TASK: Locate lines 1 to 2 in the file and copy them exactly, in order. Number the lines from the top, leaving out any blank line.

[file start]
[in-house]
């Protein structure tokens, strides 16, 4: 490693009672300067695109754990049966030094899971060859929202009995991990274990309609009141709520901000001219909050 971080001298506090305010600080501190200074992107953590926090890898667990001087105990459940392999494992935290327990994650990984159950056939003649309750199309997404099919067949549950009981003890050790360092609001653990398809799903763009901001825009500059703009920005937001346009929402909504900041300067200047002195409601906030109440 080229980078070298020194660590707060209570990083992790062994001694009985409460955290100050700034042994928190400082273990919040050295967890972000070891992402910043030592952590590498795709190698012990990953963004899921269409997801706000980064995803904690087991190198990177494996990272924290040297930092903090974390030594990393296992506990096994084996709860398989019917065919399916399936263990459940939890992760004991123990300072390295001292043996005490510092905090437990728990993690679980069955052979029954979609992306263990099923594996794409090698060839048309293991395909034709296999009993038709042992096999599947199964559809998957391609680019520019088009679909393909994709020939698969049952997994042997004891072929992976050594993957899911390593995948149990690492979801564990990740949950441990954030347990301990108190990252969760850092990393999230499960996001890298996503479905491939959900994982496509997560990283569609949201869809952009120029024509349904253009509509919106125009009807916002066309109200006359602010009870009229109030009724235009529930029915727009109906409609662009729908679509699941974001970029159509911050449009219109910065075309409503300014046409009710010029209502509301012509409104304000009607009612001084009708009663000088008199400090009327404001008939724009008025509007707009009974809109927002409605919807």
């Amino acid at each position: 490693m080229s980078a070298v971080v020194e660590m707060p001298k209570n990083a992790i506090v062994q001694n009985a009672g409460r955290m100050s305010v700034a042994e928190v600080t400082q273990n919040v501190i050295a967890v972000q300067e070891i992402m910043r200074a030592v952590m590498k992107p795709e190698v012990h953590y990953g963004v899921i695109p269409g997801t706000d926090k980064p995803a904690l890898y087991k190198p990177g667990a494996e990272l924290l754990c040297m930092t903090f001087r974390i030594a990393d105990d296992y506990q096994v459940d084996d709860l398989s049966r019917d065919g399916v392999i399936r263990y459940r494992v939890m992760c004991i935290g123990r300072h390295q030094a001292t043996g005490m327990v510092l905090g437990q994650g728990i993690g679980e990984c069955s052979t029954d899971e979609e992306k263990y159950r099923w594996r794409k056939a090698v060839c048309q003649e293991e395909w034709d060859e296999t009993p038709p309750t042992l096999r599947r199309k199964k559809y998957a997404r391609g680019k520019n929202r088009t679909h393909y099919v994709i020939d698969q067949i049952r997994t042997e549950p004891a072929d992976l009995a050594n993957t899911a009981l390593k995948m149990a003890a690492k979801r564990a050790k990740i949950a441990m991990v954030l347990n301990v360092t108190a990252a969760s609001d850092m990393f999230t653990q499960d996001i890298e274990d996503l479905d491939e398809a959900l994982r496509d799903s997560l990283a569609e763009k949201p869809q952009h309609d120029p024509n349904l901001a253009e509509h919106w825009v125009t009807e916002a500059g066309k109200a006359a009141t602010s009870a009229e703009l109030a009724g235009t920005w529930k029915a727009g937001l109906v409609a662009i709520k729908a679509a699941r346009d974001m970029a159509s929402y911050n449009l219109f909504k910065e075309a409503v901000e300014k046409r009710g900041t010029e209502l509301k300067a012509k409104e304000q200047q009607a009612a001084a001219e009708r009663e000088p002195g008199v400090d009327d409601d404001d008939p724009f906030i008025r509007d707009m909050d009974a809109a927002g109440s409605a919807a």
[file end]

[in-house]
């Protein structure tokens, strides 16, 4: 490693009672300067695109754990049966030094899971060859929202009995991990274990309609009141709520901000001219909050 971080001298506090305010600080501190200074992107953590926090890898667990001087105990459940392999494992935290327990994650990984159950056939003649309750199309997404099919067949549950009981003890050790360092609001653990398809799903763009901001825009500059703009920005937001346009929402909504900041300067200047002195409601906030109440 080229980078070298020194660590707060209570990083992790062994001694009985409460955290100050700034042994928190400082273990919040050295967890972000070891992402910043030592952590590498795709190698012990990953963004899921269409997801706000980064995803904690087991190198990177494996990272924290040297930092903090974390030594990393296992506990096994084996709860398989019917065919399916399936263990459940939890992760004991123990300072390295001292043996005490510092905090437990728990993690679980069955052979029954979609992306263990099923594996794409090698060839048309293991395909034709296999009993038709042992096999599947199964559809998957391609680019520019088009679909393909994709020939698969049952997994042997004891072929992976050594993957899911390593995948149990690492979801564990990740949950441990954030347990301990108190990252969760850092990393999230499960996001890298996503479905491939959900994982496509997560990283569609949201869809952009120029024509349904253009509509919106125009009807916002066309109200006359602010009870009229109030009724235009529930029915727009109906409609662009729908679509699941974001970029159509911050449009219109910065075309409503300014046409009710010029209502509301012509409104304000009607009612001084009708009663000088008199400090009327404001008939724009008025509007707009009974809109927002409605919807």